Emerald Cut Diamond: The Diamond Pro described the length to width ratio for emerald cut diamonds as the following, “A classic rectangular emerald cut diamond ranges from 1.30 to 1.60, while most people choose a ratio close to 1.50. Review a handful of emerald cut diamonds to determine which length to width ratio you prefer. Consider also how the diamond will look in your desired setting.”
Diamond clarity is measured according to the GIA’s Diamond Clarity Scale and is represented by the absence of blemishes and inclusions in a stone. Many inclusions cannot be seen with the naked eye but they will impact the value of your stone.
Radiant Cut Diamond:Thanks to their intense brilliance, inclusions in a low clarity radiant cut diamond can be tricky to spot. Stick to a stone with either an SI1 or SI2 clarity grade for an eye-clean gem with no noticeable inclusions to the naked eye. If you’re trying to work within a certain budget you can consider an I1 diamond to save some extra cash. On the flipside, if you’re looking for a stone that’s two carats or larger, you’ll want to consider upping the clarity to VS2 since larger diamonds are more likely to show inclusions.
Emerald Cut Diamond: Unlike radiant cut diamonds, diamonds with step cut features don’t hide imperfections so you’ll have to pay special attention to clarity when searching for your center stone. For an eye-clean emerald cut diamond that won’t break the bank, aim for a stone with a VS2 clarity grade. However, the larger you go the more visible the imperfections of a VS2 stone can become so keep this in mind when shopping for an emerald cut diamond that’s three carats or larger.
Engagement Ring Settings
A lot of thought goes into choosing your dream engagement ring, including which engagement ring setting best suits your selected diamond shape. From full out glam to simplistic and refined, some settings will fit your radiant or emerald cut stone better than others.
Radiant Cut Diamond: Already larger in appearance than the popular princess cut diamond and round brilliant cut diamond, a halo engagement ring setting will take your radiant cut diamond to the next level. Other popular styles for radiant cuts include bezel-set solitaire engagement rings and three stone settings where the center stone is framed by a baguette cut diamond on either side.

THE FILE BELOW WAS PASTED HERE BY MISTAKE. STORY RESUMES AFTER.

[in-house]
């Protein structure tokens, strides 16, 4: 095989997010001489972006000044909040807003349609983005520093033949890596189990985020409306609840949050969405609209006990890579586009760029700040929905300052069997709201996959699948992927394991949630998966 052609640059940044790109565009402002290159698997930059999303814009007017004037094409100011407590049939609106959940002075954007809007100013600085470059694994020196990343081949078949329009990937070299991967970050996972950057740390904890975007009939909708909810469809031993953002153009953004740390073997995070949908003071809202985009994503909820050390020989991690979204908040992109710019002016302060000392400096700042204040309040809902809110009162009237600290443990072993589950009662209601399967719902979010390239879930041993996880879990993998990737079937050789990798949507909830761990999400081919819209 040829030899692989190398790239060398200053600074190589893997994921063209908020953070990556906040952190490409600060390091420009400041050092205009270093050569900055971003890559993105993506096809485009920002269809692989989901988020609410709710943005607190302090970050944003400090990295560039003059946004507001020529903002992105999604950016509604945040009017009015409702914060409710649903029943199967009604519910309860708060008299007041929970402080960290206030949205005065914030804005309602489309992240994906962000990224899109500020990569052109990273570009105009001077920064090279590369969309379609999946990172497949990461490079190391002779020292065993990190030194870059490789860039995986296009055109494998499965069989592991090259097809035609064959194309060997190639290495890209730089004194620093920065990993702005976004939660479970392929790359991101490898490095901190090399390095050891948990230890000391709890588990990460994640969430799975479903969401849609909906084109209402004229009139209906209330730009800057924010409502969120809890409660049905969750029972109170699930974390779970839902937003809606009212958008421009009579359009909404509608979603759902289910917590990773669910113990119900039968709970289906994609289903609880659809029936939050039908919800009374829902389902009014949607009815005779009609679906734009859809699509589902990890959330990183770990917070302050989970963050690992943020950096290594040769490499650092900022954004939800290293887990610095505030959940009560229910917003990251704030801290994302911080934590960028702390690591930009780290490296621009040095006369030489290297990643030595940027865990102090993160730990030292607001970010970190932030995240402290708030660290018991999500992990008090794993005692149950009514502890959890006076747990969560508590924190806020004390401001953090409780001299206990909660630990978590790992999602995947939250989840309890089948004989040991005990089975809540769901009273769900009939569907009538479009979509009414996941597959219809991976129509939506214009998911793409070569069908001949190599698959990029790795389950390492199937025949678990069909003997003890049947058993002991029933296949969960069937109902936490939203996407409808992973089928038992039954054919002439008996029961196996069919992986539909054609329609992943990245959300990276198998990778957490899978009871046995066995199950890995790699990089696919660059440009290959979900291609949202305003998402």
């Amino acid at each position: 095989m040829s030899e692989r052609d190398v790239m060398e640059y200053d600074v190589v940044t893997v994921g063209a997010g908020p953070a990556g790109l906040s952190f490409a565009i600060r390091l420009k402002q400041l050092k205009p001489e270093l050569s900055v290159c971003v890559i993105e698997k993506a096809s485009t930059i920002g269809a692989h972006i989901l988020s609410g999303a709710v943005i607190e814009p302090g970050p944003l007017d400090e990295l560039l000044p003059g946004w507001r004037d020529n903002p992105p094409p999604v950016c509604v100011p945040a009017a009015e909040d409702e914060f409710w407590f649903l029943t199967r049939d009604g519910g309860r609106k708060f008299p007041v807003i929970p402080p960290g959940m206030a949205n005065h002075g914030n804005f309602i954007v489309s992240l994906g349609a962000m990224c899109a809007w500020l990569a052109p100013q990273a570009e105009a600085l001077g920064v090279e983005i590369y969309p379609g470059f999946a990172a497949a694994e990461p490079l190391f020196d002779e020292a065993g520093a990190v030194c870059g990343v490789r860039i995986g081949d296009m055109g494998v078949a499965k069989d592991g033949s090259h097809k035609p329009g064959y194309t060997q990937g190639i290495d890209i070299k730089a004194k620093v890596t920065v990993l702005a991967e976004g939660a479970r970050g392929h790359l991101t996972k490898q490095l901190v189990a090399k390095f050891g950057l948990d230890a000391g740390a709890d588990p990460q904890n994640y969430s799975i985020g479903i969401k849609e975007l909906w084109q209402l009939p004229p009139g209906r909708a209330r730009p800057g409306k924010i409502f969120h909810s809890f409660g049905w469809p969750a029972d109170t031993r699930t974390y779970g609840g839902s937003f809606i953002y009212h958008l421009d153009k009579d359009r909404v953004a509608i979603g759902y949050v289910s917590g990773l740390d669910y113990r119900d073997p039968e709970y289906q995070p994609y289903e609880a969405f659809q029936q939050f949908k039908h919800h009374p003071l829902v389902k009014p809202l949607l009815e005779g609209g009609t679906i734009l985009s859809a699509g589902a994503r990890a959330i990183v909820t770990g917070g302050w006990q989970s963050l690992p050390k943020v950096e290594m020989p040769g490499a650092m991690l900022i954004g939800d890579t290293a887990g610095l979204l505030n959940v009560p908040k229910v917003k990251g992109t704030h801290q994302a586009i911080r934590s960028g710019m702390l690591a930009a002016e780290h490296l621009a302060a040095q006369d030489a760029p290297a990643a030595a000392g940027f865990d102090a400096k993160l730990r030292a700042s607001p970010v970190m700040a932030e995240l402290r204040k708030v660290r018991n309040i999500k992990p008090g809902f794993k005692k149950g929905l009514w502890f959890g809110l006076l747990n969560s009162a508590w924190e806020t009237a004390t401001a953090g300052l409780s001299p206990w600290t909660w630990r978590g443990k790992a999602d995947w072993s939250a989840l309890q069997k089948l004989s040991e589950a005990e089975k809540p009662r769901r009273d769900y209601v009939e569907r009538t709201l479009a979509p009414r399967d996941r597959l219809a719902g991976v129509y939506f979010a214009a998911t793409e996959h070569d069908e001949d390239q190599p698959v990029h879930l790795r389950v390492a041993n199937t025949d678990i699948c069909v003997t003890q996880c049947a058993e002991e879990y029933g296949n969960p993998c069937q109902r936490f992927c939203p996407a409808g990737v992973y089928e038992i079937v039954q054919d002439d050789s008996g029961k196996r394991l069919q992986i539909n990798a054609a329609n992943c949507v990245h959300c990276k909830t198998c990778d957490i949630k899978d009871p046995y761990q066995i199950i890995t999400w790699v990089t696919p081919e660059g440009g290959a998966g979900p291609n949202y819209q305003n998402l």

Emerald Cut Diamond: When it comes to diamond engagement ring settings, emerald cuts pair nicely with more understated styles such as a sleek solitaire band or a simple pave setting. Or if you want just a little more bling, look for stylish three stone emerald cut diamond settings for some extra shine. Emerald cut diamonds are a lot more understated when looking at emerald cut vs princess cut engagement rings.
The question on everyone’s mind, how much do emerald and radiant cut diamonds cost?
Radiant Cut Diamond: Because the cutting process for a radiant cut diamond uses much of the original rough diamond, stones in this style can be sold at a lower price.
Emerald Cut Diamond: A good choice for those looking for a larger stone without breaking the bank, an emerald cut diamond will typically appear larger and cost less than other diamonds of the same carat weight.
Now that you know the differences and benefits of each diamond cut, you can make a more informed decision when looking for a ring. If one of these cuts piques your interest more than the other, browse our collections of simulated emerald cut and radiant cut diamond rings today!
*Here at Diamond Nexus, we strive to provide valuable information while being clear and honest about our products. The Nexus Diamond™ alternative is a patented lab created diamond simulate that, among all simulants, most closely imitates the look, weight and wear of a diamond, with two exceptions – it is absolutely perfect in every way, and it costs significantly less. Price points and environmental facts expressed in this blog were taken from popular online retailers and may vary. Learn more about the environmental impact of mining by visiting our blog.